URINARY INCONTINENCE IN THE ELDERLYDec 6th, 2011 | By admin | Category: Lifestyle, Health & Fitness
Urinary Incontinence Explained
There are roughly 13 million Americans who suffer from urinary incontinence, and one in five individuals over the age of forty suffer from an overactive bladder or frequency symptoms, which results in involuntary leaking of urine. This condition affects people at any age but is more common among older adults.
Urinary incontinence can occur in people who have spinal conditions and other neurological conditions like multiple sclerosis. A weak bladder can cause urinary incontinence, so it is good idea to always exercise and choose an activity that lets you use your legs. Symptoms of a weak bladder could include less energy to do what you want throughout the day, inability to drink large quantities of water without running to the bathroom and, for senior men, a harder time getting an erection.
Urinary Incontinence takes several forms:
- Urge Incontinence: Seniors with urge incontinence experience involuntary contractions of their bladder that cause difficulties in stopping their urine.
- Stress Incontinence: Occurs when abdominal pressure overcomes the closing pressure of the bladder.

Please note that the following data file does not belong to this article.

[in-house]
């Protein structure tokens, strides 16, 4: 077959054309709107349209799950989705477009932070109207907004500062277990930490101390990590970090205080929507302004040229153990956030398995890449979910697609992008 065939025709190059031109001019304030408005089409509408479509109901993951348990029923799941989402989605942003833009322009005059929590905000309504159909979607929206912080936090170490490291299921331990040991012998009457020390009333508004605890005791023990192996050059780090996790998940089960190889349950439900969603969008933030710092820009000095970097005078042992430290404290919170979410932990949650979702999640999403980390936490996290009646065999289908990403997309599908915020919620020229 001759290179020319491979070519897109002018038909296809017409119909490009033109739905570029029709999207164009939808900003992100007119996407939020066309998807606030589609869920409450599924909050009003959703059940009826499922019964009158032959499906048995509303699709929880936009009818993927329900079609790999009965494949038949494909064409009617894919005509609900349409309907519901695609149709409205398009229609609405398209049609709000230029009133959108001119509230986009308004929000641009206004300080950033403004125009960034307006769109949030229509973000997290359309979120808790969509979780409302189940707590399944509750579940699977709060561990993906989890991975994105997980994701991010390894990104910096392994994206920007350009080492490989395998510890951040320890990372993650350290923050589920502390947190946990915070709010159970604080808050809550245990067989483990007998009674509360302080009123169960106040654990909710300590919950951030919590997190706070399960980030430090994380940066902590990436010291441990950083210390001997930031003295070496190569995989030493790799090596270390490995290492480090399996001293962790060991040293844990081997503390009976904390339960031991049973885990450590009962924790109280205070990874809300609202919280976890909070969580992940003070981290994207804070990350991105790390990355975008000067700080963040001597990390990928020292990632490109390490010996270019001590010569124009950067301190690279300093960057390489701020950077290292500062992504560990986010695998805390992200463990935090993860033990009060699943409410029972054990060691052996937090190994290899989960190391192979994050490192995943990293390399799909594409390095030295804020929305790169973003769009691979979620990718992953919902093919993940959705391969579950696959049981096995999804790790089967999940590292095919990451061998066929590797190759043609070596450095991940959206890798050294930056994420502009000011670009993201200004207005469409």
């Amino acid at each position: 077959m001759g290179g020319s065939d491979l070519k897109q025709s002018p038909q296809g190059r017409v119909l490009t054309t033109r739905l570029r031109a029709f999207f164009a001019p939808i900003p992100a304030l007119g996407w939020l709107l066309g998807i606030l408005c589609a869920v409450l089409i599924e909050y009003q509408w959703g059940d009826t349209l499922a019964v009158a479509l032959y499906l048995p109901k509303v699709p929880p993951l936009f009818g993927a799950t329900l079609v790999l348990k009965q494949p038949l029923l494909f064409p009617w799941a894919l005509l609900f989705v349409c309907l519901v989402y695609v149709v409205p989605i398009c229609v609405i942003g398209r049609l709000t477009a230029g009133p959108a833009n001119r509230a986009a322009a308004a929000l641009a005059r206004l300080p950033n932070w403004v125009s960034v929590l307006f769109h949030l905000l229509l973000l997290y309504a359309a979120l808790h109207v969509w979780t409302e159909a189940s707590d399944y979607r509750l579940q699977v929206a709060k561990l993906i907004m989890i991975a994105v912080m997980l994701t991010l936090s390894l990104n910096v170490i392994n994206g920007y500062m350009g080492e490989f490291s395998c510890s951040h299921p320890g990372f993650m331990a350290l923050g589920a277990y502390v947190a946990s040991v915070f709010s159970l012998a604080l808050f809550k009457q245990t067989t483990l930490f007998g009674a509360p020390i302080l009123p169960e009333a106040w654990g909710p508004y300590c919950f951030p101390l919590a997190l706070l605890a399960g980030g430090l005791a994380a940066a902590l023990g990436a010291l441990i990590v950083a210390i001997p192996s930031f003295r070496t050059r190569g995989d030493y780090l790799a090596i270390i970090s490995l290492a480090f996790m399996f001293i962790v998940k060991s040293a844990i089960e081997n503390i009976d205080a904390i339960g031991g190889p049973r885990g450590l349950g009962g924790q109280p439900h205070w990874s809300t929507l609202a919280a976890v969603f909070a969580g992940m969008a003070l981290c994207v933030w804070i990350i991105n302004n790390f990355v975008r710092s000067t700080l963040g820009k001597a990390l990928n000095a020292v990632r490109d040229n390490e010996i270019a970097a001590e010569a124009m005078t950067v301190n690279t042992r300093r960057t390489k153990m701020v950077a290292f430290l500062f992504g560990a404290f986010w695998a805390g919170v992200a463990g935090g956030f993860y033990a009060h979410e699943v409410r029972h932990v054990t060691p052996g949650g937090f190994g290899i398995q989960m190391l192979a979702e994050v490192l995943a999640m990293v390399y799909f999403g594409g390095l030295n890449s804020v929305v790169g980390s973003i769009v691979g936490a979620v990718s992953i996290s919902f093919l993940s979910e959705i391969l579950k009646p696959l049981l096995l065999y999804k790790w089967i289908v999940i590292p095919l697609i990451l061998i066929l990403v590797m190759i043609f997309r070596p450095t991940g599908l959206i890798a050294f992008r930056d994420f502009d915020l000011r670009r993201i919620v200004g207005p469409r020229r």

- Overflow incontinence is the rarest form of UI. This is caused by bladders that are unable to contract or have very weak contractions.
- Functional Incontinence comes next where seniors are unable to reach the bathroom in time. The individual cannot plan to go to the bathroom but they can still feel they have to control their urine.
- Mixed incontinence is a generic diagnosis that includes two or more types of incontinence.
New Treatment Recently Approved
Recently, the FDA has approved Botox as a treatment for urinary incontinence in people with neurological conditions like Multiple sclerosis and spinal cord injury only. Botox is injected into the bladder to provide increase for storage capacity and decrease in incontinence. Injection is performed though the use of cystoscopy. Cystoscopy is a medical procedure described here.
Botox was proven to be effective as a treatment for this condition in studies which involved 691 patients that had urinary incontinence that resulted from spinal cord injury. Patients have shown significant decreases in the frequency of incontinence in the Botox group vs. the placebo. Read more from The FDA News Release. As always, be sure to consult with your primary care physician for medical advice related to your unique health conditions to determine the best treatment for your urinary incompetence.